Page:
You don’t need a degree in economics to realize that food prices have reached an all-time high due to inflation. And unfortunately, prices are showing no signs of slowing their climb. Everything from fresh produce, meat, and shelf-stable foods is significantly more expensive, straining the family’s budget. And even though you can’t do anything about the price, you can shop strategically to help ease the burden. Here are ways to work the aisle, get a deal, shop smarter and keep costs manageable.
Track your spending.
To save money, it is no secret that you must know how much you’re spending. I’ll warn you, the task of tallying up all you spend on food and beverage, including dining out and pit stops at the gas station for snacks, can hurt your feelings. But you can’t manage what you don’t measure. Start an excel sheet, or get out a notepad and pen and start writing it all down and adding it all up. Although it may be tedious at first, it gets easier the more you’re aware of where your money is going.
Immediately, you will recognize areas of loose spending. It’s helpful to calculate your weekly grocery trip cost and get an average. In the beginning, make that your weekly budget goal. You can adjust as you get more experience navigating a food budget. Having a grip on what you’d like to spend and staying within the margins can help reduce the monthly anxiety associated with food costs.
Americans toss out about 25 percent of the groceries they buy, the National Resources Defense Council estimates. Before making a grocery list, take 90 seconds and scan your pantry and freezer for what you already have on hand. Taking inventory will also help you avoid the dreaded panic buy at the grocery, wondering, “Have I got that at home?”
Menu and snack plan.
Planning is vital. A coach never takes the field without a game plan. To get the most out of your money, never enter a grocery store without a sketched-out plan for the upcoming week. But don’t wishfully think, be honest with what’s on your calendar. Look at the activities on the horizon and plan accordingly. If there is an event or sport that you know will require dinner on the go, don’t plan something to cook at home. Know your family’s willingness to eat leftovers and shop accordingly. Avoid recipes that will make more than your family is willing to eat, or have the forethought to freeze smaller portions for a quick meal later. Remember, be honest with yourself. Don’t plan to cook from scratch if you know you’ll be too tired to cook from scratch once that night gets here.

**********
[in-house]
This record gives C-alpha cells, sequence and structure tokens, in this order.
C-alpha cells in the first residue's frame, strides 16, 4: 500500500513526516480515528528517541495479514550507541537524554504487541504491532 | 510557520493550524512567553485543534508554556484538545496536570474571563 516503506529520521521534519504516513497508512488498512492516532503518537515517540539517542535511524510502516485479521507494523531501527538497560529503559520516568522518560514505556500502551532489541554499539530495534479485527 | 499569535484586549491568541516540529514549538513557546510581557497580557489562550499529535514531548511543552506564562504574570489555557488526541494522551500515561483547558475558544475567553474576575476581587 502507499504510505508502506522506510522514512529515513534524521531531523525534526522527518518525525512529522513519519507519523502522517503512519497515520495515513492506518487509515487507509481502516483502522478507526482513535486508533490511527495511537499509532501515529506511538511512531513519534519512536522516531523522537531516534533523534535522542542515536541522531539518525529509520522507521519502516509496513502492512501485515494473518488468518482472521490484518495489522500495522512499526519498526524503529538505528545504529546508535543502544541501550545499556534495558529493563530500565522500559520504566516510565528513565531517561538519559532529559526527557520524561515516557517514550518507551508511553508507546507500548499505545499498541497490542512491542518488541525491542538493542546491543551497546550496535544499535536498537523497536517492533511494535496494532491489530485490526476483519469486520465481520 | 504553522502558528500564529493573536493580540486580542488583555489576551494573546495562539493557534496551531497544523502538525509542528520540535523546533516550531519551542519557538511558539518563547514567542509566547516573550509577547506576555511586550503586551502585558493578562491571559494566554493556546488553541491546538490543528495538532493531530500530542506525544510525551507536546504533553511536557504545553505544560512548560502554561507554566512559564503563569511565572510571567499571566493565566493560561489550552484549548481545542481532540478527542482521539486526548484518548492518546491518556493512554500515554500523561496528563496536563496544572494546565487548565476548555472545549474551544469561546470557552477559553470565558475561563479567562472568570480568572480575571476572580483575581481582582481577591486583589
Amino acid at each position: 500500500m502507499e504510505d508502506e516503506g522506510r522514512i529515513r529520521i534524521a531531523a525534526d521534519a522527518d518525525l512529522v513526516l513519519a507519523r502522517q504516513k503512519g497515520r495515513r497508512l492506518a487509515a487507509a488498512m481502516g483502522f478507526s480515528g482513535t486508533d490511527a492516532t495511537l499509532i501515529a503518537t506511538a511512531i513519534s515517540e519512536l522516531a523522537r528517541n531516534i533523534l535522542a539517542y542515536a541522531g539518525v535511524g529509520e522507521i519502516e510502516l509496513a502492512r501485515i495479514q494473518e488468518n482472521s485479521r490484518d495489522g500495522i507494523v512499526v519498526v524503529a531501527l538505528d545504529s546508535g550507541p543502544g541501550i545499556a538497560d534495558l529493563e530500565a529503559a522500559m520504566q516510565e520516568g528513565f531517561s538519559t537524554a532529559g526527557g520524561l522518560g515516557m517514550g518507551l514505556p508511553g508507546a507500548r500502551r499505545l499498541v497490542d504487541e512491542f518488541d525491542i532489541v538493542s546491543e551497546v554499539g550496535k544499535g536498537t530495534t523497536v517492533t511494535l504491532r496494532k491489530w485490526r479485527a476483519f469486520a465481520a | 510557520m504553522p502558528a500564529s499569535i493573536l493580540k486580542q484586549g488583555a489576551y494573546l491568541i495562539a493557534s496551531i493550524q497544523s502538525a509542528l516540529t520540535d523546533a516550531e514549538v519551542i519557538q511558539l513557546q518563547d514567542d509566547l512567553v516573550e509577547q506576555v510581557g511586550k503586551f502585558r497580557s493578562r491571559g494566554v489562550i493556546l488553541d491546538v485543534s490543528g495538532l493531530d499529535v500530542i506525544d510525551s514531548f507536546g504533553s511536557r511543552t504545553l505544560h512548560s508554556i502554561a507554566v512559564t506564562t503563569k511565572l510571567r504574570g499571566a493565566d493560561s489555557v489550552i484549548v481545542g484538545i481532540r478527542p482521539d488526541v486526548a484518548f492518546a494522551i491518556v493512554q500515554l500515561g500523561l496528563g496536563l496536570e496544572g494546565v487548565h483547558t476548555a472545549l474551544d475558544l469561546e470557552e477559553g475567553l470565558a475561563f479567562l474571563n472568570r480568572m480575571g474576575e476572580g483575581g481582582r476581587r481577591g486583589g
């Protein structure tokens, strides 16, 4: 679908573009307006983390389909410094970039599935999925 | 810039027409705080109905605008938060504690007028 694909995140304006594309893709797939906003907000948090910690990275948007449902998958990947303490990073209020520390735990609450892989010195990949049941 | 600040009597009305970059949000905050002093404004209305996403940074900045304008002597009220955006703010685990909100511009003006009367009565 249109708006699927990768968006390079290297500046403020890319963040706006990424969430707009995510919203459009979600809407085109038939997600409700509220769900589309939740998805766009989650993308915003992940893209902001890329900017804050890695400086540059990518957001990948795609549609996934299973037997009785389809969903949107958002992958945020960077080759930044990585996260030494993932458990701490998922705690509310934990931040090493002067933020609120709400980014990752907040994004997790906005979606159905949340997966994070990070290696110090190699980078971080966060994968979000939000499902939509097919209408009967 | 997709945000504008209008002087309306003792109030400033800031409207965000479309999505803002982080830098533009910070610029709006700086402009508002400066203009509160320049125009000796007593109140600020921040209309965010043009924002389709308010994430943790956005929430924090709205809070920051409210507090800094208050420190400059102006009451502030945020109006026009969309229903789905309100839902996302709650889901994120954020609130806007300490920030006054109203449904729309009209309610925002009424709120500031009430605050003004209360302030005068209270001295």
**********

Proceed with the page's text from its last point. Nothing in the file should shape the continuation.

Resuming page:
If you’re up for the challenge, plan menus around ads. Ads are different from coupons and typically showcase supermarket specials that can include fresh meats and produce. Instead of developing a menu and then looking for deals, find the deals and plan your meals around what’s on sale. That mindset saves time and money.
Go the extra mile and search for substitutes. Take time to review your last grocery receipt and highlight the most expensive items. It may surprise you what’s eating away at your budget. Next time you’re in the store, look for cheaper options between brand names. Or consider bulk buying if it’s a pantry staple and offers a lower unit cost.
Don’t forget to plan for snacks, too. Shelf-stable goodies are very expensive right now. Many boxed snack items are mindlessly eaten or grabbed off the grocery shelf without much thought. Your pantry doesn’t have to be packed to the brim to be able to feed your family. Unnecessary foods are unnecessary spending. And, if you really want to save some cash, ditch the sodas, and limit the sports drinks. You will be shocked at how much of your food budget comes from beverages that do not offer nutritional value above enjoyment. That goes for bottled waters, too. Enjoy saving that cash and boosting your health!
Your perfect plan will never do you any good if you don’t use it. Shop less to save more. Stopping by the store multiple times for a few items leads to impulse purchases. Make a grocery list for five to seven days, and purchase groceries in one visit.
Beware of cart overfill. If you haven’t noticed, shopping buggies are getting larger because research says a larger cart encourages more purchases. Beat the system. Grab the smaller cart or basket instead. At a minimum, be mindful and don’t fill an enormous cart just for its sake.
Be aware of convenience costs. Pre-washed, chopped, seasoned, sliced, or individually packaged items will always cost more per unit. Put in a little extra work at home and save big in the store. And when it comes to whole foods, fresh isn’t always best. Frozen fruits, vegetables, lean meats, and seafood are economical and nutritious. Just be cautious of buying in bulk and having it get lost in your freezer! (That’s why taking inventory before is helpful!)
Be an insider.
Subscribe to your favorite retailers’ or brands’ emails and engage with them on social — this is where you’ll often find deals and offers not shared with the public. You can always unfollow or unsubscribe if a particular brand feels too spammy or they’re not delivering value. But it’s worth it for the brands you love to engage with them and stay informed. But, be wary of 10 for $10 sales. Before filling your cart with 10 of the same item, check the unit price to make sure it’s discounted — not just clever signage. Remember that you don’t have to buy 10 to get the lower price if it’s an actual discount.
Eat what you buy.
It seems like a no-brainer, but be sure to prepare the groceries purchased! It’s easy to toss caution to the wind and hit the drive-thru or order out. All your efforts to plan and stay on a budget get wasted.
Most importantly, be realistic, be flexible, and learn as you go! You’ll spot your family’s patterns and routines and can better manage your money.